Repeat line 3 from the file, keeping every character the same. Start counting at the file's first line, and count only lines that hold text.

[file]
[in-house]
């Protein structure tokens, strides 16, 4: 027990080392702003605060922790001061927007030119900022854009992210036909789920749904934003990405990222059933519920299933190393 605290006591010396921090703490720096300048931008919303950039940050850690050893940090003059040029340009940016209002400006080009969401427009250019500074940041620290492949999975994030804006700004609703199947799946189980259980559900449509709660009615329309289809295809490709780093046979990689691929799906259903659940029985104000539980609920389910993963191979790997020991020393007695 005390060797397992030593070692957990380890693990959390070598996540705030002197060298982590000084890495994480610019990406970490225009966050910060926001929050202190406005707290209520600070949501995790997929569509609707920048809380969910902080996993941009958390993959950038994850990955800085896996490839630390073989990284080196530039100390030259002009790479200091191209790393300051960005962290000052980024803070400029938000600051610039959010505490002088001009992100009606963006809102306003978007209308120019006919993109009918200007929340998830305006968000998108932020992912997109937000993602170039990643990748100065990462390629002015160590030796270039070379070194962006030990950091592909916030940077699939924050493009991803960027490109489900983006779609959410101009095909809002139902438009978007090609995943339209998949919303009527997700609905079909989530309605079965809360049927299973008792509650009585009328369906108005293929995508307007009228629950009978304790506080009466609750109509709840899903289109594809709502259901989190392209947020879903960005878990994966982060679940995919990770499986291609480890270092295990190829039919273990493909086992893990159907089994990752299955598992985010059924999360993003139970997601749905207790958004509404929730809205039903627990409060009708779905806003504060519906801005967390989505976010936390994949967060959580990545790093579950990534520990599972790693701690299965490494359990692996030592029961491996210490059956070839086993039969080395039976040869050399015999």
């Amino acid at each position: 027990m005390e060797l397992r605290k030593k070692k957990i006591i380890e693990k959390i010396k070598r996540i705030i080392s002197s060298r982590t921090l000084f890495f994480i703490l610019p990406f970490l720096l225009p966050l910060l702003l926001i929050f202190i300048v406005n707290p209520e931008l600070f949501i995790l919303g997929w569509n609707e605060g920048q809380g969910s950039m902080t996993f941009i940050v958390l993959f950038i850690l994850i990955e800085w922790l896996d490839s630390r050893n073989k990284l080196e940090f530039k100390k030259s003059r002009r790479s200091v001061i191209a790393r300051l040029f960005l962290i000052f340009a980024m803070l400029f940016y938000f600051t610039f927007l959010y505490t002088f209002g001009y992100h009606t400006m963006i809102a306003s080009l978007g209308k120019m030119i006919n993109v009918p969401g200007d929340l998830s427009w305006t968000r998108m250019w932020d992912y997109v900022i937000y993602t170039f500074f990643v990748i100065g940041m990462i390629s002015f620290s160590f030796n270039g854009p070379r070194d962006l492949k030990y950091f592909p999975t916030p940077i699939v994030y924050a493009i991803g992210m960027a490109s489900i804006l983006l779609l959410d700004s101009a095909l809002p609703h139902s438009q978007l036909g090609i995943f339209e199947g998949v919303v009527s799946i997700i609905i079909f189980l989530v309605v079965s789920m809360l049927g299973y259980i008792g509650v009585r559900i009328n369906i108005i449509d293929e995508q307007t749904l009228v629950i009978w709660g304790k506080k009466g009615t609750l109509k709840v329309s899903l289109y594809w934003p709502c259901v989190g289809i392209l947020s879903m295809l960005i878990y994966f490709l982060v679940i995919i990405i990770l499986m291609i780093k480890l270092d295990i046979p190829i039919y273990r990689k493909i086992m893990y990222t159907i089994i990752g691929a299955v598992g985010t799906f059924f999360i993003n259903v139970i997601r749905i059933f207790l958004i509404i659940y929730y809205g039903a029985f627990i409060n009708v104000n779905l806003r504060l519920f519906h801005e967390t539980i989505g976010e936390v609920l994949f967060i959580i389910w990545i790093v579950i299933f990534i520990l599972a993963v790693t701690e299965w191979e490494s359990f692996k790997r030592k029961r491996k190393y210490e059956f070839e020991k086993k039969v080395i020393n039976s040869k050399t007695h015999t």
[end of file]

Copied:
């Amino acid at each position: 027990m005390e060797l397992r605290k030593k070692k957990i006591i380890e693990k959390i010396k070598r996540i705030i080392s002197s060298r982590t921090l000084f890495f994480i703490l610019p990406f970490l720096l225009p966050l910060l702003l926001i929050f202190i300048v406005n707290p209520e931008l600070f949501i995790l919303g997929w569509n609707e605060g920048q809380g969910s950039m902080t996993f941009i940050v958390l993959f950038i850690l994850i990955e800085w922790l896996d490839s630390r050893n073989k990284l080196e940090f530039k100390k030259s003059r002009r790479s200091v001061i191209a790393r300051l040029f960005l962290i000052f340009a980024m803070l400029f940016y938000f600051t610039f927007l959010y505490t002088f209002g001009y992100h009606t400006m963006i809102a306003s080009l978007g209308k120019m030119i006919n993109v009918p969401g200007d929340l998830s427009w305006t968000r998108m250019w932020d992912y997109v900022i937000y993602t170039f500074f990643v990748i100065g940041m990462i390629s002015f620290s160590f030796n270039g854009p070379r070194d962006l492949k030990y950091f592909p999975t916030p940077i699939v994030y924050a493009i991803g992210m960027a490109s489900i804006l983006l779609l959410d700004s101009a095909l809002p609703h139902s438009q978007l036909g090609i995943f339209e199947g998949v919303v009527s799946i997700i609905i079909f189980l989530v309605v079965s789920m809360l049927g299973y259980i008792g509650v009585r559900i009328n369906i108005i449509d293929e995508q307007t749904l009228v629950i009978w709660g304790k506080k009466g009615t609750l109509k709840v329309s899903l289109y594809w934003p709502c259901v989190g289809i392209l947020s879903m295809l960005i878990y994966f490709l982060v679940i995919i990405i990770l499986m291609i780093k480890l270092d295990i046979p190829i039919y273990r990689k493909i086992m893990y990222t159907i089994i990752g691929a299955v598992g985010t799906f059924f999360i993003n259903v139970i997601r749905i059933f207790l958004i509404i659940y929730y809205g039903a029985f627990i409060n009708v104000n779905l806003r504060l519920f519906h801005e967390t539980i989505g976010e936390v609920l994949f967060i959580i389910w990545i790093v579950i299933f990534i520990l599972a993963v790693t701690e299965w191979e490494s359990f692996k790997r030592k029961r491996k190393y210490e059956f070839e020991k086993k039969v080395i020393n039976s040869k050399t007695h015999t």